Demonstrators march in opposition to Israel and Gaza bombing
CHICAGO (AP) — Hundreds of demonstrators marched through Chicago’s main business district Wednesday in opposition to Israel and demanding an end to Israeli attacks on Palestinians in the Gaza strip that have left dozens dead.
The demonstration occurred as Israel continued a military offensive that killed as many as 10 senior Hamas military figures among others and launched air strikes that toppled two high-rise towers housing Hamas facilities. The Islamic militant group continued to fire hundreds of rockets at Israeli cities.
Many participating in the demonstration were from Bridgeview which has one of metropolitan Chicago’s largest Palestinian populations.
“It’s difficult to watch the news and see what’s happening to our families and friends there,” Hatem Abudayyeh, chairperson of the US Palestinian Community Network chairperson Hatem Abudayyeh told NBC-Chicago. “They’re very careful when they’re home, and they’re very anxious listening for the air raids.”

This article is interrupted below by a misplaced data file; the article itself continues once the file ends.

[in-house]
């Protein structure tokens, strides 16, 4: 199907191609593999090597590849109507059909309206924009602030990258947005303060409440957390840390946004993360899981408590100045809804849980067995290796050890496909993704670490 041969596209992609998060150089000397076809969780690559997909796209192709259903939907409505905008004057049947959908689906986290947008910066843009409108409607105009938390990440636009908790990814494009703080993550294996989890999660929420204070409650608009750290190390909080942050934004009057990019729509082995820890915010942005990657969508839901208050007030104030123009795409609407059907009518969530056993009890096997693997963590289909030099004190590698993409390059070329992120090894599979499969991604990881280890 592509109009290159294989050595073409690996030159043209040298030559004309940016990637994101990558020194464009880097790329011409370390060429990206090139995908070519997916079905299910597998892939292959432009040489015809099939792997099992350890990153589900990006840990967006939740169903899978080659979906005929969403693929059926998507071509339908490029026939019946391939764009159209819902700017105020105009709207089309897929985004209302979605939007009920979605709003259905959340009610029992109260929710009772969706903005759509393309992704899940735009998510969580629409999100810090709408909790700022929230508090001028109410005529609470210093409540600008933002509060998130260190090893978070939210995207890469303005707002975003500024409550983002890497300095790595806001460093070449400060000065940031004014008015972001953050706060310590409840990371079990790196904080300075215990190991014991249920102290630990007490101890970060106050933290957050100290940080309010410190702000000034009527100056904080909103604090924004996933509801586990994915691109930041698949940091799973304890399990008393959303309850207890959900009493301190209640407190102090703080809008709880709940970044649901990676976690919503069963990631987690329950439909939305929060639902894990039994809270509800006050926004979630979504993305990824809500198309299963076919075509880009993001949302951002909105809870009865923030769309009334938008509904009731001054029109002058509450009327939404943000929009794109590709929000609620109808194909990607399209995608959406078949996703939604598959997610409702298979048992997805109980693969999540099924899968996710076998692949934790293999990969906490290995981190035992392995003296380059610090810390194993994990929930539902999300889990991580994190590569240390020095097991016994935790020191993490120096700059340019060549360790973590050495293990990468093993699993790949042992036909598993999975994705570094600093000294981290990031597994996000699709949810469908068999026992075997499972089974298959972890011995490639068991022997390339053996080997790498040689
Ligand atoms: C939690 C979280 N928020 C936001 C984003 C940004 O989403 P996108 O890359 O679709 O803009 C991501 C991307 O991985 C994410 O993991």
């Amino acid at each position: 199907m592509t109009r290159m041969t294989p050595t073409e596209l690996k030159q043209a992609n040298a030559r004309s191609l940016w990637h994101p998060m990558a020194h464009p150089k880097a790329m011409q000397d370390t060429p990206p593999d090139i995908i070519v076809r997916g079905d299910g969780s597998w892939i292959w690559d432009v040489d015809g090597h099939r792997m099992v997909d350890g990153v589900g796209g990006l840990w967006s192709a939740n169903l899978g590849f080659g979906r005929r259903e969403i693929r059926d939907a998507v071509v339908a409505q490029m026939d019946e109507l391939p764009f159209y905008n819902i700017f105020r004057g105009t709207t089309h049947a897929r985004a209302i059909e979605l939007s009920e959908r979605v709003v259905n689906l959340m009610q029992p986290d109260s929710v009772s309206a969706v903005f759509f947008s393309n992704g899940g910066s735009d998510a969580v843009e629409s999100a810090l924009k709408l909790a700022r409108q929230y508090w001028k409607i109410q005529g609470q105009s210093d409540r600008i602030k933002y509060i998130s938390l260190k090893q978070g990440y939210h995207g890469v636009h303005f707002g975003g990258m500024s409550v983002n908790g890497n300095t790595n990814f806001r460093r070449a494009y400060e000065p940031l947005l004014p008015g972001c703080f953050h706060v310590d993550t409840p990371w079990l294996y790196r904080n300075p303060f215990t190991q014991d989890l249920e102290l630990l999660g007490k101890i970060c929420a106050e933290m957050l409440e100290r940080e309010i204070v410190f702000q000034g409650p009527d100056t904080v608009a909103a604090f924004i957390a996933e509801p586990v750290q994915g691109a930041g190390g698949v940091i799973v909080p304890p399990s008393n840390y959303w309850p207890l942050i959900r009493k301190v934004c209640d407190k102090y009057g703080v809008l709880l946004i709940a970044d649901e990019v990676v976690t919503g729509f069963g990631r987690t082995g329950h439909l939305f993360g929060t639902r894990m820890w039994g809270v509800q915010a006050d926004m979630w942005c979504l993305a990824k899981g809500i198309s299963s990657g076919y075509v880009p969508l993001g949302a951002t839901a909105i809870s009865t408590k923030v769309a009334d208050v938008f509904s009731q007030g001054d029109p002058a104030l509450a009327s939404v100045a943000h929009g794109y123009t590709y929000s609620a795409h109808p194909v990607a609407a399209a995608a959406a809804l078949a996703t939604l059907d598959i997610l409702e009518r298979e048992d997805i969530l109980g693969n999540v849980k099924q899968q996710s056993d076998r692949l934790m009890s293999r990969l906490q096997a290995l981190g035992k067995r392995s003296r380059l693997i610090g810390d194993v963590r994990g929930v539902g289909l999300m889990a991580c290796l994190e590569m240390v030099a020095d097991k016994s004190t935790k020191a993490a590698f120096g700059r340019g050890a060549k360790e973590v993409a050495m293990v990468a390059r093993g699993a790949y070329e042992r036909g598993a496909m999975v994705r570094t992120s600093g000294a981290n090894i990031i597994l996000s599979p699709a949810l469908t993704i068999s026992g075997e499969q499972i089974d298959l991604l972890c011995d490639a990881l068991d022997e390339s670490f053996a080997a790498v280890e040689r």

The violence began a month ago in Jerusalem, where heavy-handed Israeli police tactics during the Muslim holy month of Ramadan and the threatened eviction of dozens of Palestinian families by Jewish settlers ignited protests and clashes with police.
Chicago Cardinal Blase Cupich issued a statement calling for “prayer and peace” between the two sides.
“There can be no doubt of Israel’s right to a secure existence. Palestinians, too, have a right to statehood, territorial integrity, and safety,” Cupich said.
Chicago Rabbi Elisha Prero told ABC-Chicago he was in Ramat Beit Emet halfway between Jerusalem and Tel Aviv visiting his daughter as the violence escalated
“I was visiting my parents’ grave site with my wife and all of a sudden we heard what sounded like thunder, but this is the dry season, there’s not a cloud in the sky, there is no rain coming,” he said. “It is bombs. You do not know where they are going to land.”
The rabbi said Palestinian aggression will not promote a better deal for their people.